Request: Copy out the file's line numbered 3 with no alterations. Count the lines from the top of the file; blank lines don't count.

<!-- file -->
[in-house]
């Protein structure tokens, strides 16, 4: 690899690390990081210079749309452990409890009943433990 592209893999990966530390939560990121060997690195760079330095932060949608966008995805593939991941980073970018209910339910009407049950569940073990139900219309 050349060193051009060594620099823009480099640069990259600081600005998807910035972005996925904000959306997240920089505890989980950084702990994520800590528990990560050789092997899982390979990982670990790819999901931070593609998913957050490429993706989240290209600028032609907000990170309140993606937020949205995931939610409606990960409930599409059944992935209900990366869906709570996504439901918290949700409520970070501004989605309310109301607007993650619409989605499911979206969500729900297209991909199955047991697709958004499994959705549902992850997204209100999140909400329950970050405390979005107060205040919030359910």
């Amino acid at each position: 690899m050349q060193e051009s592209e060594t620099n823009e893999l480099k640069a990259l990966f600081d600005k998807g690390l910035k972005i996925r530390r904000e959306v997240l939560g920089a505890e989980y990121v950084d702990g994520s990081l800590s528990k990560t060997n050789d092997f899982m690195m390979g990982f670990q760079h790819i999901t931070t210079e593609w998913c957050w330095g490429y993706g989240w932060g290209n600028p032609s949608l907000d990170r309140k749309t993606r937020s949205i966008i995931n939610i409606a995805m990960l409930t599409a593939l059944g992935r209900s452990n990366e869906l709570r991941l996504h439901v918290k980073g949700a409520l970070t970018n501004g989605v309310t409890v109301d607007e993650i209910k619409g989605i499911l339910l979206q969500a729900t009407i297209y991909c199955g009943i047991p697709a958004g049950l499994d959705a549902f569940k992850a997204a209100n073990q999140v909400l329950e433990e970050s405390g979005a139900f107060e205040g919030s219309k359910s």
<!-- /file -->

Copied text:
């Amino acid at each position: 690899m050349q060193e051009s592209e060594t620099n823009e893999l480099k640069a990259l990966f600081d600005k998807g690390l910035k972005i996925r530390r904000e959306v997240l939560g920089a505890e989980y990121v950084d702990g994520s990081l800590s528990k990560t060997n050789d092997f899982m690195m390979g990982f670990q760079h790819i999901t931070t210079e593609w998913c957050w330095g490429y993706g989240w932060g290209n600028p032609s949608l907000d990170r309140k749309t993606r937020s949205i966008i995931n939610i409606a995805m990960l409930t599409a593939l059944g992935r209900s452990n990366e869906l709570r991941l996504h439901v918290k980073g949700a409520l970070t970018n501004g989605v309310t409890v109301d607007e993650i209910k619409g989605i499911l339910l979206q969500a729900t009407i297209y991909c199955g009943i047991p697709a958004g049950l499994d959705a549902f569940k992850a997204a209100n073990q999140v909400l329950e433990e970050s405390g979005a139900f107060e205040g919030s219309k359910s």